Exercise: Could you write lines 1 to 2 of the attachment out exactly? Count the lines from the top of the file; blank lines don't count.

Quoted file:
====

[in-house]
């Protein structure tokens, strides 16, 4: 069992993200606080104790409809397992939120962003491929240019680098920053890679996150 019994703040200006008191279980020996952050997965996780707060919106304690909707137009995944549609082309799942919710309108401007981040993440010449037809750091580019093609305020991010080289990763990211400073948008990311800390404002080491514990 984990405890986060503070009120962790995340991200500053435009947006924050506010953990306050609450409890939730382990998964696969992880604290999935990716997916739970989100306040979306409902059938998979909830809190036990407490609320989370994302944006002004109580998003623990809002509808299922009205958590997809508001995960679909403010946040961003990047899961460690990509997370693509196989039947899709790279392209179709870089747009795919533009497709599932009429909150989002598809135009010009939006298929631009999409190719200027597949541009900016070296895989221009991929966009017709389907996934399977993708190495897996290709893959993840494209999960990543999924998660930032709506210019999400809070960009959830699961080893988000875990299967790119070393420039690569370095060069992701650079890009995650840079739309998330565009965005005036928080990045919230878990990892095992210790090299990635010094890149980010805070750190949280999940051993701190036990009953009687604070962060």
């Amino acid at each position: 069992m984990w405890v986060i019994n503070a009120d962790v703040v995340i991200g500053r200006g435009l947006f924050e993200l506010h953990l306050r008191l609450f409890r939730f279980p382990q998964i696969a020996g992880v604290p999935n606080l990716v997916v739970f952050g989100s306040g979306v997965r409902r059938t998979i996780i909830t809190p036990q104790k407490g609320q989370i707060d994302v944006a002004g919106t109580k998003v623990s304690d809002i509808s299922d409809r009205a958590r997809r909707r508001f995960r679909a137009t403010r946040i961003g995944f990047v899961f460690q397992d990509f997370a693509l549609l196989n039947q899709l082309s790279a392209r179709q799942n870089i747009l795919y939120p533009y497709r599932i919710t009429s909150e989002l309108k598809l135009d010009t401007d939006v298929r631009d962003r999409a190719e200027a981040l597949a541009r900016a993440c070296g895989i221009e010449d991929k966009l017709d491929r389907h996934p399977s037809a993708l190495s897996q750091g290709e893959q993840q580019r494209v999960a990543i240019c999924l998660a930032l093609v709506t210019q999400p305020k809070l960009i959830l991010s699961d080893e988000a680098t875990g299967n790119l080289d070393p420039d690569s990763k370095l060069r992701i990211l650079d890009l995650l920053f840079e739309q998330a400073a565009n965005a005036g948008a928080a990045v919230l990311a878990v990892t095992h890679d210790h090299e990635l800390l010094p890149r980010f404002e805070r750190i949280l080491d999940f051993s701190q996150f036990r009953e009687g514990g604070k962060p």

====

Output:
[in-house]
């Protein structure tokens, strides 16, 4: 069992993200606080104790409809397992939120962003491929240019680098920053890679996150 019994703040200006008191279980020996952050997965996780707060919106304690909707137009995944549609082309799942919710309108401007981040993440010449037809750091580019093609305020991010080289990763990211400073948008990311800390404002080491514990 984990405890986060503070009120962790995340991200500053435009947006924050506010953990306050609450409890939730382990998964696969992880604290999935990716997916739970989100306040979306409902059938998979909830809190036990407490609320989370994302944006002004109580998003623990809002509808299922009205958590997809508001995960679909403010946040961003990047899961460690990509997370693509196989039947899709790279392209179709870089747009795919533009497709599932009429909150989002598809135009010009939006298929631009999409190719200027597949541009900016070296895989221009991929966009017709389907996934399977993708190495897996290709893959993840494209999960990543999924998660930032709506210019999400809070960009959830699961080893988000875990299967790119070393420039690569370095060069992701650079890009995650840079739309998330565009965005005036928080990045919230878990990892095992210790090299990635010094890149980010805070750190949280999940051993701190036990009953009687604070962060």